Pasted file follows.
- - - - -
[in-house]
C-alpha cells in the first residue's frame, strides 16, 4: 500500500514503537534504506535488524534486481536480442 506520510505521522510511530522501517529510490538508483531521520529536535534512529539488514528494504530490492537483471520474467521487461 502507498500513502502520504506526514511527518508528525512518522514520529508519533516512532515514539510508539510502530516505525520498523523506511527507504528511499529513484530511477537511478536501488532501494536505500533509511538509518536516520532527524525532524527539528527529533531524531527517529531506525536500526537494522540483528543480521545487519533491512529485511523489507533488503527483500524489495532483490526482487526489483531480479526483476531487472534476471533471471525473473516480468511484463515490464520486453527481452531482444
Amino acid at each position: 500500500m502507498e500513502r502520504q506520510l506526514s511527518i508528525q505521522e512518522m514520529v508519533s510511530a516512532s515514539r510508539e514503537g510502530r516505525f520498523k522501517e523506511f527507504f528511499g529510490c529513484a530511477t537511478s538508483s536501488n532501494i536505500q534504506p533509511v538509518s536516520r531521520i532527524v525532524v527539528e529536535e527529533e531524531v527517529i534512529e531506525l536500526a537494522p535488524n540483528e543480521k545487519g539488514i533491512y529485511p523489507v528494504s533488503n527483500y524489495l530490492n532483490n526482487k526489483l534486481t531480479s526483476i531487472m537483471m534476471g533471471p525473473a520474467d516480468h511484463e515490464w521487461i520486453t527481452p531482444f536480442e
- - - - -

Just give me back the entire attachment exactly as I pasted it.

[in-house]
C-alpha cells in the first residue's frame, strides 16, 4: 500500500514503537534504506535488524534486481536480442 506520510505521522510511530522501517529510490538508483531521520529536535534512529539488514528494504530490492537483471520474467521487461 502507498500513502502520504506526514511527518508528525512518522514520529508519533516512532515514539510508539510502530516505525520498523523506511527507504528511499529513484530511477537511478536501488532501494536505500533509511538509518536516520532527524525532524527539528527529533531524531527517529531506525536500526537494522540483528543480521545487519533491512529485511523489507533488503527483500524489495532483490526482487526489483531480479526483476531487472534476471533471471525473473516480468511484463515490464520486453527481452531482444
Amino acid at each position: 500500500m502507498e500513502r502520504q506520510l506526514s511527518i508528525q505521522e512518522m514520529v508519533s510511530a516512532s515514539r510508539e514503537g510502530r516505525f520498523k522501517e523506511f527507504f528511499g529510490c529513484a530511477t537511478s538508483s536501488n532501494i536505500q534504506p533509511v538509518s536516520r531521520i532527524v525532524v527539528e529536535e527529533e531524531v527517529i534512529e531506525l536500526a537494522p535488524n540483528e543480521k545487519g539488514i533491512y529485511p523489507v528494504s533488503n527483500y524489495l530490492n532483490n526482487k526489483l534486481t531480479s526483476i531487472m537483471m534476471g533471471p525473473a520474467d516480468h511484463e515490464w521487461i520486453t527481452p531482444f536480442e